By Clifford Ndujihe
A retired Deputy Inspector-General of Police (Operations), Philemon Leha, in this interview, shares his experience as the Commissioner of Police in Anambra State during the tenure of former Governor Peter Obi.
How is life in retirement and how are you coping?
In principle, one is supposed to be resting, but I have a few things occupying my time – further studies, consultancies, etc but, in all, I am coping nicely and life in retirement has been peaceful and refreshing.
As a former police officer, could you recall some of your challenging assignments especially when you served as CP of Anambra State?
There were many challenging tasks. In my time, I was drafted to various difficult areas at different times. I was posted to Anambra State in 2009 to help restore sanity in the area. The state had witnessed incessant armed robberies and kidnappings to the extent that, in August of that year alone, robbers ransacked four banks for four hours virtually unchallenged, which was serious cause for worry for the police in particular.
The then Inspector-General of Police, Mr. Ogbonnaya Onovo, sent me on a rescue mission to Anambra to restore peace. I was a Deputy Commissioner of Police then but subsequently promoted Commissioner. It was a tough assignment and I am happy that relative peace returned to the state during my tenure.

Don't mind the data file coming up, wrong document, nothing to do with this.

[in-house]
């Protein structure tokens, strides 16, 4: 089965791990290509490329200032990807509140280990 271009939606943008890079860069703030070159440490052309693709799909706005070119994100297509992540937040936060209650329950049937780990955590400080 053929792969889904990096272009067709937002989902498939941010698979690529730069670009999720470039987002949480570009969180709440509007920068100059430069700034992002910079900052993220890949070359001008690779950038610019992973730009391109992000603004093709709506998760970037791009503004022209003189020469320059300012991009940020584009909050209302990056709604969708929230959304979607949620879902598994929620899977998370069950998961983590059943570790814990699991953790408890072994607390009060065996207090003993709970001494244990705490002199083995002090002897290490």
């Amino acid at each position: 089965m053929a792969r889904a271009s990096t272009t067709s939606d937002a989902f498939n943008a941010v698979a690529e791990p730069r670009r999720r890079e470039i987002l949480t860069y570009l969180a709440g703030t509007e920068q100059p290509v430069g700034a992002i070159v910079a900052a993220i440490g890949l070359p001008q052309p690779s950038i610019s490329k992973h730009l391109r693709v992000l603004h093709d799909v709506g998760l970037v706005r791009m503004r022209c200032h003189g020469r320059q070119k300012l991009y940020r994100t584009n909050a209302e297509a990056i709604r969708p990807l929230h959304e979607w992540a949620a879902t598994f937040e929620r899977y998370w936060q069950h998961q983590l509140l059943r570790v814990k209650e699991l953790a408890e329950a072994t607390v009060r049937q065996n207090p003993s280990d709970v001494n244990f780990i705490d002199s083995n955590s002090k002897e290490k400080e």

How did you achieve it?
It was not the sole achievement of the police. It was with the active support and collaboration of the then governor, Peter Obi.
What specific measures did you adopt to curb crime in Anambra State?
The first thing I did was to study the situation, and then attempt to unravel what exactly was happening in the state – the real reasons for the robberies, kidnappings and other violent acts. Next was to examine the set-up of the Nigeria Police and character of its officers in the state. One of my findings was that some of the officers had been in Anambra for about 10, 15, 20 years; some had been in the state since they joined the police.
Having spent such a long time, many of them had become ‘part-and-parcel’ of Anambra State and had lost their sense of duty. I promptly requested their transfers. In the same vein, I requested the IGP to draft a reasonable number of mobile policemen to the state, which he granted.
From my tour of the communities in the state, I discovered there was lack of trust between the people and the police, which endangered security, law, and order. With the support of the Obi administration, I restored public trust in the police and made all my four official telephone numbers available to them. I appealed to them to have confidence in me. I also assured them that no information they gave me would be leaked and that they should hold me responsible for any breach of the trust on the part of the police.